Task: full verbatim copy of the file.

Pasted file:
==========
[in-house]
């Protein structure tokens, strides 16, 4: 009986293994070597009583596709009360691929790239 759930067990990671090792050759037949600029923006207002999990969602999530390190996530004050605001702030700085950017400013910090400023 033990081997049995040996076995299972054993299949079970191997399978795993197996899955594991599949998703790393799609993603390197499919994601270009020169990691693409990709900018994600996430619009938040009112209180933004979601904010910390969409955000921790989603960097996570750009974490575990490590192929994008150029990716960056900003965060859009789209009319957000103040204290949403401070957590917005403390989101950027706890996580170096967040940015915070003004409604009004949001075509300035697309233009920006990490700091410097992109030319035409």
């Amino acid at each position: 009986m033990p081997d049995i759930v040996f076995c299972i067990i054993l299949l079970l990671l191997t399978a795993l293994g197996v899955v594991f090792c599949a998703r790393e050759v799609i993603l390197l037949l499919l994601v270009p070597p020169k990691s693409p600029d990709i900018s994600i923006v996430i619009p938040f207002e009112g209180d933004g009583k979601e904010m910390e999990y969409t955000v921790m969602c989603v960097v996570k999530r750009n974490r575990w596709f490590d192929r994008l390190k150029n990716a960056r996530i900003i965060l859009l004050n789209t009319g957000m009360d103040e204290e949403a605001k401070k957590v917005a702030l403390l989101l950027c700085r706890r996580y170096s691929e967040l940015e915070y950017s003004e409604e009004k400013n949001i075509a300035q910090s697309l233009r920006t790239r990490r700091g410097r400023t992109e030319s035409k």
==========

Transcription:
[in-house]
């Protein structure tokens, strides 16, 4: 009986293994070597009583596709009360691929790239 759930067990990671090792050759037949600029923006207002999990969602999530390190996530004050605001702030700085950017400013910090400023 033990081997049995040996076995299972054993299949079970191997399978795993197996899955594991599949998703790393799609993603390197499919994601270009020169990691693409990709900018994600996430619009938040009112209180933004979601904010910390969409955000921790989603960097996570750009974490575990490590192929994008150029990716960056900003965060859009789209009319957000103040204290949403401070957590917005403390989101950027706890996580170096967040940015915070003004409604009004949001075509300035697309233009920006990490700091410097992109030319035409």
């Amino acid at each position: 009986m033990p081997d049995i759930v040996f076995c299972i067990i054993l299949l079970l990671l191997t399978a795993l293994g197996v899955v594991f090792c599949a998703r790393e050759v799609i993603l390197l037949l499919l994601v270009p070597p020169k990691s693409p600029d990709i900018s994600i923006v996430i619009p938040f207002e009112g209180d933004g009583k979601e904010m910390e999990y969409t955000v921790m969602c989603v960097v996570k999530r750009n974490r575990w596709f490590d192929r994008l390190k150029n990716a960056r996530i900003i965060l859009l004050n789209t009319g957000m009360d103040e204290e949403a605001k401070k957590v917005a702030l403390l989101l950027c700085r706890r996580y170096s691929e967040l940015e915070y950017s003004e409604e009004k400013n949001i075509a300035q910090s697309l233009r920006t790239r990490r700091g410097r400023t992109e030319s035409k």